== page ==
The Cubs placed Starlin Castro on the 15-day DL Tuesday and the All-Star shortstop will miss at least two weeks, and maybe as much as a month, after he injured his ankle while lunging to beat out an infield hit.
With the Cubs trailing 3-1 in the 9th inning, Castro made contact on an excuse-me check swing and hustled out of the box to beat the throw. In doing so, however, he launched himself forward with an exaggerated final stride, landing awkwardly on the back side of the bag.
Now, if you hadn't read the headline, that opener might have freaked you out a little bit. But the best horror stories are those with at least a kernel of verisimilitude at their core, something that makes you wonder, "what if..." Such is the case with Castro and his beat-it-out-at-all-costs recklessness.
My CI colleague Tommy Cook knows what I'm talking about:
ftr I've always hated how castro runs into the bag
— Tommy Cook (@TommyECook) August 12, 2014
@BleacherNation my dad and I have lengthy discussions about this seemingly every game. I can't believe he hasnt been seriously hurt yet
— Tommy Cook (@TommyECook) August 12, 2014
Like the headfirst slide into first, which is both dangerous and stupid (since the friction of the slide itself slows you down and you're leaving your hands and head more vulnerable), Castro's lunges serve no discernable purpose. And while the tack might have worked last night, there was fear in its fallout.
I know I'm not alone in recounting my thoughts on the play in real-time: "Safeouchohmanishealright." Sorry for the stream-of-consciousness jag there, but it was all kind of one compressed blurb of synaptic effusion. Okay, big deal, it was just one play in one game.
Boy, wouldn't it be great it that was true. But it's not. Castro's been doing this since he got into the league, scaring us with his leaping attempts to beat out throws, then walking around gingerly for a while and making us all wonder whether he'll be able to continue.
Thus far, he's always been able to shake it off and move forward with no serious ill effects. No problem, par for the course for a 24-year-old. Trouble is, he's not going to be 24 forever and this little game of Russian Roulette is going to bite him in the ass sooner or later.
I wasn't a fan of how the Cubs tried to change Castro's plate approach; I felt that it took away what made him a very good hitter. But I would love for them to tinker with his base approach, to break him of a habit that could eventually break him.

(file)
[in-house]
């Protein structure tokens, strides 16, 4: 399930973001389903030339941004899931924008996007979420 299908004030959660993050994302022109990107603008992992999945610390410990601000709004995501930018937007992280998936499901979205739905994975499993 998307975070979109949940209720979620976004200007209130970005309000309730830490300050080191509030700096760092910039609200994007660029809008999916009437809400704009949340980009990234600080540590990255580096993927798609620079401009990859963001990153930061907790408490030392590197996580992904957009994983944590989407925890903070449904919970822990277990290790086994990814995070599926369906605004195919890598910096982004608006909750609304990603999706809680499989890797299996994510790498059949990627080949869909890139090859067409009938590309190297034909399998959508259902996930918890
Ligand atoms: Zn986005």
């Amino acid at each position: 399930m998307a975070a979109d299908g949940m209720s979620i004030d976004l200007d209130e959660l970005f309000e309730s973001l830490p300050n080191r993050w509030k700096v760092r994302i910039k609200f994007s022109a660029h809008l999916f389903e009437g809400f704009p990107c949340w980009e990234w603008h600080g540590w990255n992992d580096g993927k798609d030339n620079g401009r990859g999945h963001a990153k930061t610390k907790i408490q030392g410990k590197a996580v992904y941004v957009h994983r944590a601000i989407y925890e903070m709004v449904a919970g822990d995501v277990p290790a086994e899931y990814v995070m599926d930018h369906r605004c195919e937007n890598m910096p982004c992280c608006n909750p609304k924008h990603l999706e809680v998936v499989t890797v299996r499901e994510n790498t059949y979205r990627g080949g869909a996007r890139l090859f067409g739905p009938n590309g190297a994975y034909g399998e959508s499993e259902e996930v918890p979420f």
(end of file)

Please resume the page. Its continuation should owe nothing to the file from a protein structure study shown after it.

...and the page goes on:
But he's hustling, Evan. We Cubs fans love hustle. Yes, yes we do. I had a bit to say on that topic as it relates to Jorge Soler, but we might as well revisit it here. Both Castro and the young Cuban (see what I did there) have been accused of loafing in the past and both have been benched for those lapses.
At the same time, Soler has dealt with injury issues that have forced the Cubs to reign him in a little bit, to teach him to be more judicious with his approach to the game. Perhaps it's time they start doing the same with Castro to a degree. I don't know about you, but I consider a career more important than a single out in a meaningless game in August.
Different sport, different person, but consider the career of Bob Sanders, former Indianapolis Colts safety. Sanders was a veritable cannonball of a man, both in size and impact, making up for in damage what he lacked in stature. He made two Pro Bowls (2005, '07) and two All-Pro Teams ('05, '07), won the AP DPOY ('07), and captured a Super Bowl ring as a result.
But Bob Sanders was a demolition derby car, careening about with its tach pegged in the red at all times. As such, he was unable to stay healthy and never realized his full potential. Castro has the potential to be Bob Sanders, but I'd prefer he emulate the hardware collector and not the IR refugee.
Perhaps I'm wasting my time worrying about something that hasn't, and, admittedly, might never happen. But I'm appealing to the Cubs and Starlin Castro to make some corrections before I have to remove the first four words of this headline.
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